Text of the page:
• the second, and in all likelihood the most frequently
advised sequence, consists in proposing, during a multidisciplinary team meeting (MTM), an onco-geriatric
consultation in the event of suspected fragility and/or
need for major treatment.
Once again, impact is considerable, especially as regards
surgery; in a recent series the number of subjects presenting in a first MTM and theoretically requiring surgery,
and then in a second MTM afeter geriatric case monitoring, was divided by 5 [53]. In addition, early onco-geriatric
assessment reduces last-minute cancellations of surgical
interventions and is likely to permit better surgical outcomes in patients operated subsequent to evaluation [55].
Last but not least, the sequence allows fragile patients to
avoid risky or useless surgery.
As with the opinions expressed in MTMs, recommendations are advisory rather than binding, and they may be
divided into four categories:
• confirmation of standard treatment;
• modification of treatment (example: change of
chemotherapy);
• dose adjustment;
• supportive or palliative care [54].
They are associated with other recommendations aimed
at reducing treatment-associated complications and at optimizing post-hospital care. Objectively and in the majority
of cases, the adjustments proposed by geriatrics teams
consist in lightening chemotherapy or in opting for therapeutic abstention. Having completed assessment, a team may
deem that an elderly subject is too fragile and that for him
or her, no benefit in terms of quality of life is to be expected
from chemotherapy; that said, it is not always easy to put
forth this type of conclusion.
It would seem that generally speaking, geriatricians’
opinions are not frequently solicited by surgeons; in a SIOG
survey published in 2015, only 6.4% of the surgeons having
filled out the form stated that they cooperated closely with
geriatricians [56]. On the other hand, CGA recommendations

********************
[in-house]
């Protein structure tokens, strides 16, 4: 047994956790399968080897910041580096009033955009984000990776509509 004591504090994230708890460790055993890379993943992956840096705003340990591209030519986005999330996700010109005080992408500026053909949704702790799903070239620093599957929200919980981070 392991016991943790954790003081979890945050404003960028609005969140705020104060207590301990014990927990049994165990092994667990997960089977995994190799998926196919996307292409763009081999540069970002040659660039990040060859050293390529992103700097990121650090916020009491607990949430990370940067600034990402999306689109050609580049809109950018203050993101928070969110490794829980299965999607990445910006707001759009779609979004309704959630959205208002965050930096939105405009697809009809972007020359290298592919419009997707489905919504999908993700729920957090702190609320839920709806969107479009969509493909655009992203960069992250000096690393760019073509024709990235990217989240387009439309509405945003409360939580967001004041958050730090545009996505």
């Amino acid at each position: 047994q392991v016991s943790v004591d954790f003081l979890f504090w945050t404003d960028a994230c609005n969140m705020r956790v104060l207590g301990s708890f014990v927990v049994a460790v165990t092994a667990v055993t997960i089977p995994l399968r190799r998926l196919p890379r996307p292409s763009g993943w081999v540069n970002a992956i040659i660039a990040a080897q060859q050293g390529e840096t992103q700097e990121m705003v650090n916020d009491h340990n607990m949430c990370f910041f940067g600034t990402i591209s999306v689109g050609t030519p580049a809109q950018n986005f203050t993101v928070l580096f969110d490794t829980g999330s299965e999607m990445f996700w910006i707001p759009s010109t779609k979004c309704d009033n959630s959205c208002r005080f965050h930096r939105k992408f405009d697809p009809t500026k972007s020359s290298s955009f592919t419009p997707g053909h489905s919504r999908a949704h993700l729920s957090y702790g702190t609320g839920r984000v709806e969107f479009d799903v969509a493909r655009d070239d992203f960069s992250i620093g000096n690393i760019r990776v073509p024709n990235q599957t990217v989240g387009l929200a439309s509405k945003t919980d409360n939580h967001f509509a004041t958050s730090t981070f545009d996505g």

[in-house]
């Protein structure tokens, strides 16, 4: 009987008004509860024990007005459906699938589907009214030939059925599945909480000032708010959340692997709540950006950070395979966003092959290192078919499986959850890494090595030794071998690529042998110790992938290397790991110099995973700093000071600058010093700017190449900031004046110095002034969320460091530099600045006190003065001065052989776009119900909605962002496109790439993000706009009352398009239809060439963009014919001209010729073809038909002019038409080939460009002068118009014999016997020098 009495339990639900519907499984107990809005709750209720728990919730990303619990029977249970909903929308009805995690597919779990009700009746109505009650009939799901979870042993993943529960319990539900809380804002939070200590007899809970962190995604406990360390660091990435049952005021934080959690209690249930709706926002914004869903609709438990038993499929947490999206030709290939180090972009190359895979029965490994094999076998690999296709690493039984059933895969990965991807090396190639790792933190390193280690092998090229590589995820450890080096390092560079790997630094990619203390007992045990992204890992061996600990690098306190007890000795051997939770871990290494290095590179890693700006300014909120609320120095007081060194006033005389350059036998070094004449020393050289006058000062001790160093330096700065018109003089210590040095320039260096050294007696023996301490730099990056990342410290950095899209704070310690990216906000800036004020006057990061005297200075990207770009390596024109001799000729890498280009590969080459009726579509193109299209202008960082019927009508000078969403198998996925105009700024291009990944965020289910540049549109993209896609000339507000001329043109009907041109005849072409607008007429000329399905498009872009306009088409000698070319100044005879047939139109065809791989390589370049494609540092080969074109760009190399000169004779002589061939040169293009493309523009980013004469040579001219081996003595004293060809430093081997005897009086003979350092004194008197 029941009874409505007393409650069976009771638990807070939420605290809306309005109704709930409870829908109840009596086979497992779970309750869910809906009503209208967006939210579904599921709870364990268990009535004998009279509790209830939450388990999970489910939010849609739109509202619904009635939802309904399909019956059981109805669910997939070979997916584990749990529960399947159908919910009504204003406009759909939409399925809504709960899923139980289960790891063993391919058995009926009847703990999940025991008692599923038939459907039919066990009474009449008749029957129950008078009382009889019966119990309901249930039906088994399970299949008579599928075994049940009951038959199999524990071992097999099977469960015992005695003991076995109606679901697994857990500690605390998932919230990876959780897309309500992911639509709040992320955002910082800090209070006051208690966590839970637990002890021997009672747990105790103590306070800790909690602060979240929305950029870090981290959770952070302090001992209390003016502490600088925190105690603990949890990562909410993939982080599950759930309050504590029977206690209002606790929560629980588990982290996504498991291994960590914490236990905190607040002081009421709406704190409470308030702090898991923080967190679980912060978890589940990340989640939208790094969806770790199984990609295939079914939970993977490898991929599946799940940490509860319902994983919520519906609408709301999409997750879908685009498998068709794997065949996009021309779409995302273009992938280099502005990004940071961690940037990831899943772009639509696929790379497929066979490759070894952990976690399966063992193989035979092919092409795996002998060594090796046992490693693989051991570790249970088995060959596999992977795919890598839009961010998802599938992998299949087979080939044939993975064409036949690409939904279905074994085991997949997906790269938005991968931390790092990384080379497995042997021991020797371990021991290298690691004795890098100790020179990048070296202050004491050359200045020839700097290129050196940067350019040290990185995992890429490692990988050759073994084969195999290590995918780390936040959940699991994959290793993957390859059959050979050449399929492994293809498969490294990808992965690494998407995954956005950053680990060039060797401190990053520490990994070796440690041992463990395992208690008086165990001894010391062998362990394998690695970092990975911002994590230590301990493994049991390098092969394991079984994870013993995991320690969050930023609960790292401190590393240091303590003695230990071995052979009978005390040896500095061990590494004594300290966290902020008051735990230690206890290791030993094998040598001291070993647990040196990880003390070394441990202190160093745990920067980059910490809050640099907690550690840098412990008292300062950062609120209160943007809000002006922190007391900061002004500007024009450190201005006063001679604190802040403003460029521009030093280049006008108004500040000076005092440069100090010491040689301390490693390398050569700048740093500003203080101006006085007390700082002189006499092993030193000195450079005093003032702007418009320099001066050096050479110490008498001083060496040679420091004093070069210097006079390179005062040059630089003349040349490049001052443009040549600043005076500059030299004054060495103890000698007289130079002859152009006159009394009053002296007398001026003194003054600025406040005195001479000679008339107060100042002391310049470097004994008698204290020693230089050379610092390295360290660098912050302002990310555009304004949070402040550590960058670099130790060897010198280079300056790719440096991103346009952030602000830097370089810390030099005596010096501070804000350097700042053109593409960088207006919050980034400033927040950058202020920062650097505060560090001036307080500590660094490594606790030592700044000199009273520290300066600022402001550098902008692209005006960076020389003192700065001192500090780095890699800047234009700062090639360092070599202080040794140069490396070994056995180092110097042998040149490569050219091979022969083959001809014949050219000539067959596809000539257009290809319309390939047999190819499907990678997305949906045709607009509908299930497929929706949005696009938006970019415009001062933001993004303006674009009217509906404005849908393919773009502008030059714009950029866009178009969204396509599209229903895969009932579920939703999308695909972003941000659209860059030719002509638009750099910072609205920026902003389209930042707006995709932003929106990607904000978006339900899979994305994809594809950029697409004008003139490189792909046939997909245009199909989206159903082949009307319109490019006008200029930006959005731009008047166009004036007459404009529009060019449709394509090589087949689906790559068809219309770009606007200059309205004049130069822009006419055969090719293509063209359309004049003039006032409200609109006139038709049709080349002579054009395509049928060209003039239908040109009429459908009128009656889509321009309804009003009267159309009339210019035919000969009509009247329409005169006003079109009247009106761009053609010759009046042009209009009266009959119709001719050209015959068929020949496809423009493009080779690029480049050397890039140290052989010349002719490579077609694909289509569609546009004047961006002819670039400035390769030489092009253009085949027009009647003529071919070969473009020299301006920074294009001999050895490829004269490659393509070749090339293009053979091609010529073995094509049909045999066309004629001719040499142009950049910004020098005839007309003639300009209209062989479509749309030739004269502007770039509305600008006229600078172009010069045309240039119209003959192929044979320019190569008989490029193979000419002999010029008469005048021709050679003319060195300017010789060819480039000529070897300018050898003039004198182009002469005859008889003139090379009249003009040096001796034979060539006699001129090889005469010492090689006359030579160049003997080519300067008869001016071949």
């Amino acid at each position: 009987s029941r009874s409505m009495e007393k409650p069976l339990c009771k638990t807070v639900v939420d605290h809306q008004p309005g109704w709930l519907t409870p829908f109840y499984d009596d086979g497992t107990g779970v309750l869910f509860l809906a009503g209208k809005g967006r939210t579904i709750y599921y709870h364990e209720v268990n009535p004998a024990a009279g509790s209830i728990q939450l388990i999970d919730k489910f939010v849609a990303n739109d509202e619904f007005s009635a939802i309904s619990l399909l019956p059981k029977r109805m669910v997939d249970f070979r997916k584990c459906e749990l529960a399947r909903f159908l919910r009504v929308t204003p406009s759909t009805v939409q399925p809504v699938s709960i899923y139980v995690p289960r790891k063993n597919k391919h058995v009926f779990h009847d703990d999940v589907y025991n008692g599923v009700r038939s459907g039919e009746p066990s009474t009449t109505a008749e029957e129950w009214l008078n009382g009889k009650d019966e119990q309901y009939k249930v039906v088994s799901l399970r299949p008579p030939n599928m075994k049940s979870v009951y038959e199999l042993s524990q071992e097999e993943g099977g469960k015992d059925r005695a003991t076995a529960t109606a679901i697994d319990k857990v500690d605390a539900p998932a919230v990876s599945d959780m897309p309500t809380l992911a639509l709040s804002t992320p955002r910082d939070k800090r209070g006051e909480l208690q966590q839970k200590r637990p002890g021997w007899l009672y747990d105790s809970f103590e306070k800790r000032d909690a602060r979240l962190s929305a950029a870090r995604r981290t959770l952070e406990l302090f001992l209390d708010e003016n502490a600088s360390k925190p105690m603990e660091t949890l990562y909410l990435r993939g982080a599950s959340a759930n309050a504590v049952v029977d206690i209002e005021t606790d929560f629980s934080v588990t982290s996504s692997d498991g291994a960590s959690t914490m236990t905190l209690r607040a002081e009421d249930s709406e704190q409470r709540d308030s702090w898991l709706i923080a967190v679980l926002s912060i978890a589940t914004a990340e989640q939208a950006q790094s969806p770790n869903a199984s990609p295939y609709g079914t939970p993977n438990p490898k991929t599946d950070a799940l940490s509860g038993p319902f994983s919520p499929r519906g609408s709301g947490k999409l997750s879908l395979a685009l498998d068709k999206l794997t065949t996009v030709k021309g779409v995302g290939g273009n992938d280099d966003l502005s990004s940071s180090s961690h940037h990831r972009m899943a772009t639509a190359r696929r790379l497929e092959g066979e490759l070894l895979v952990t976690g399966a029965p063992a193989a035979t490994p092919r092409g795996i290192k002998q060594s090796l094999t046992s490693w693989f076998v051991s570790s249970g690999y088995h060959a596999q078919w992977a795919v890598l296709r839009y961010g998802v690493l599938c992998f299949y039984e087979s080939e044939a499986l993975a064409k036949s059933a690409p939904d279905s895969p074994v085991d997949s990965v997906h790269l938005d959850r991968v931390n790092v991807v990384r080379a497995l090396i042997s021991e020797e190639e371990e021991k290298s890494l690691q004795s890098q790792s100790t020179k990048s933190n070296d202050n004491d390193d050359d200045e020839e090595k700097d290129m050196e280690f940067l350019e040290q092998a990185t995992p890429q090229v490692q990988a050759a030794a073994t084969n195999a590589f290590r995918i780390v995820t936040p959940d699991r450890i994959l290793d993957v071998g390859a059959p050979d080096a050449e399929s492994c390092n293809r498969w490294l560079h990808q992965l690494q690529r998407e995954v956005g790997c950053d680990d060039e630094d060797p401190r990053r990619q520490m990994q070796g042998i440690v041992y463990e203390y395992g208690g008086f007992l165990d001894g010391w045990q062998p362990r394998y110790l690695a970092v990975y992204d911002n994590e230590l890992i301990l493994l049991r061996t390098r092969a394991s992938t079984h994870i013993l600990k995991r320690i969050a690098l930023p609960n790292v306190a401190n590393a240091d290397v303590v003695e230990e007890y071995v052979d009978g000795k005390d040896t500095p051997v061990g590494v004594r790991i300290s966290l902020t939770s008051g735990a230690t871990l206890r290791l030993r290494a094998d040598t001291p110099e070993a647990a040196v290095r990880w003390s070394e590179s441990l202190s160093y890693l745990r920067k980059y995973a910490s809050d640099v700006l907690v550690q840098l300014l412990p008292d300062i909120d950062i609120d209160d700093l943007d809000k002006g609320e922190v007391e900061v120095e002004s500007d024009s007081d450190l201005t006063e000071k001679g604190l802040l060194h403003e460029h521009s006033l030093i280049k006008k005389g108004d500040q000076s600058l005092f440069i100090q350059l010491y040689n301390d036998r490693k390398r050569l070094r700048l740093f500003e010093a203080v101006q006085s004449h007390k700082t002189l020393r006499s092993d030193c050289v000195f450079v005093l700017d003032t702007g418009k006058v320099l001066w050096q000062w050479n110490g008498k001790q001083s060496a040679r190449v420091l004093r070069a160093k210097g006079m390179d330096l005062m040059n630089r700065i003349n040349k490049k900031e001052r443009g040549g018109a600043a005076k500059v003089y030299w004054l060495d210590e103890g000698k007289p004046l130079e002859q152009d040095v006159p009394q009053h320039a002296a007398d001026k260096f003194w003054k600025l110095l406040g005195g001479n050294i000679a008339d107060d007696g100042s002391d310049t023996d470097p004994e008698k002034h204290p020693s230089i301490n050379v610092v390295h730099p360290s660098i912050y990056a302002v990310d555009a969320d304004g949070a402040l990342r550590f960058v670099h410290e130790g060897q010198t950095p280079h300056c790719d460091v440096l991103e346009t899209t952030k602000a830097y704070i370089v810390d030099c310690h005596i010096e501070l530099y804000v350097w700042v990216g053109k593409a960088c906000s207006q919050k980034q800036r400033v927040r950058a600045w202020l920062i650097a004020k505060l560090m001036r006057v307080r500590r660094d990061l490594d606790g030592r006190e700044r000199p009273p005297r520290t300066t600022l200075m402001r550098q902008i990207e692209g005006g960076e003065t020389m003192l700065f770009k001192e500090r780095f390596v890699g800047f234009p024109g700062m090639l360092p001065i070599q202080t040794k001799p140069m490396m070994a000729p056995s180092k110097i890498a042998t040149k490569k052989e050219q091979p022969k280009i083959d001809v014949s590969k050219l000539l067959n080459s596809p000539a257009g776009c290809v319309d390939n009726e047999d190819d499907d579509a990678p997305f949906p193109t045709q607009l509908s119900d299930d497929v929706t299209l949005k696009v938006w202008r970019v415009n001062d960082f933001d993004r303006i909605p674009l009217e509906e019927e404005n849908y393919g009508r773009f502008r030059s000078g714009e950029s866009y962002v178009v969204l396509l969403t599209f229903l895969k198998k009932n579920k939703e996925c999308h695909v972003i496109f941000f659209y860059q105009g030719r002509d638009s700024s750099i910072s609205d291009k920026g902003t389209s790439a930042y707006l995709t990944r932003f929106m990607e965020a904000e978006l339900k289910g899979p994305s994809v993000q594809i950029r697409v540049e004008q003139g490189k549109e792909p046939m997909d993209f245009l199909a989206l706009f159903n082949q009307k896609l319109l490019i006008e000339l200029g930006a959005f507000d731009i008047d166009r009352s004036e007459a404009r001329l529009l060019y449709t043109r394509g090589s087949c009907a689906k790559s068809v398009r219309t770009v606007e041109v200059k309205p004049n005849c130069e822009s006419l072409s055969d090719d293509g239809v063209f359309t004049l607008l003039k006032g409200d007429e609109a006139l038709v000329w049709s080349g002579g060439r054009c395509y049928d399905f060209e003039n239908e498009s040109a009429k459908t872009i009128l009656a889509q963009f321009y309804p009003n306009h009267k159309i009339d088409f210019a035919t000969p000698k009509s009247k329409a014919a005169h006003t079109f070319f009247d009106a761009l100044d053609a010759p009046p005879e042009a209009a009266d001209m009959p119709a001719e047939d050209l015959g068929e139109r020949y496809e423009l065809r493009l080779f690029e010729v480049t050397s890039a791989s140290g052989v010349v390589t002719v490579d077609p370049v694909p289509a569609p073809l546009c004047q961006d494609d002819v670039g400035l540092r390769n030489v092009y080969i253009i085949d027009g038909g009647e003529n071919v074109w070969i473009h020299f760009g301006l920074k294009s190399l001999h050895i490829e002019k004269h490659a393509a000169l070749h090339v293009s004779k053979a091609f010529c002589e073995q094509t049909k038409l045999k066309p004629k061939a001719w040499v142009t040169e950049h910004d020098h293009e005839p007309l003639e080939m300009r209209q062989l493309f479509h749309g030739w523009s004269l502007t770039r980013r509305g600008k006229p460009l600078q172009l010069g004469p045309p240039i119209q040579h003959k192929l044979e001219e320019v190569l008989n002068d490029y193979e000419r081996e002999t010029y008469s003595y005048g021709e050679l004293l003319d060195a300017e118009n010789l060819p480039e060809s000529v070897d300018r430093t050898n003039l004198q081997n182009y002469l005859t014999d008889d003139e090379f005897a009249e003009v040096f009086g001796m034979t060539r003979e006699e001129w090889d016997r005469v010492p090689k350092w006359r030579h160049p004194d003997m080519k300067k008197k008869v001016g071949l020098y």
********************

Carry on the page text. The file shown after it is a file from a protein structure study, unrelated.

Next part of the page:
are very often followed; according to several publications,
rate of adherence ranges from 48% to 85% [57,58]. A number
of factors affect adherence; they include the quality of the
relationship between the patient and the family physician,
practitioner who remains a partner of paramount importance, along with patient gender (male sex) [59,60], as well
as factors associated with the elderly person’s overall deterioration, which is strongly predictive of non-compliance
with recommendations [57].
Lastly, it would be of interest to consider the contribution
of geriatric oncology in an emergency context. Facilitation
of systematic discussion with colleagues in geriatrics about
The vision and role of geriatric oncology in surgical treatment of the elderly patient
elderly cancer patients consulting due to an acute surgical problem could in certain cases be conducive to realistic
treatment (which is at times sorely lacking), thereby avoiding either therapeutic obstinacy or treatment cessation for
patients still maintaining vital reserves.
Conclusions
In a constantly aging population, care and treatment of
elderly subjects has become an issue of major importance. Simple pre-therapeutic evaluation no longer suffices
to provide necessary information on a patient’s overall
ability to endure complex treatment, and in many cases,
assessment by specialized colleagues becomes vitally necessary. In this evaluation, attempts are made to measure
a subject’s vitality parameters, particularly with regard to
nutrition, independence and cognition, the objective being
to obtain informed advice on the realistic possibilities of useful treatment. Collaboration in the decision-making process
involving the oncologist, the surgeon and the geriatrician
is consequently instrumental to improved treatment and,
more specifically, to avoidance of therapeutic obstinacy or
its polar opposite, undertreatment.
Key points
The number of elderly patients in need of treatment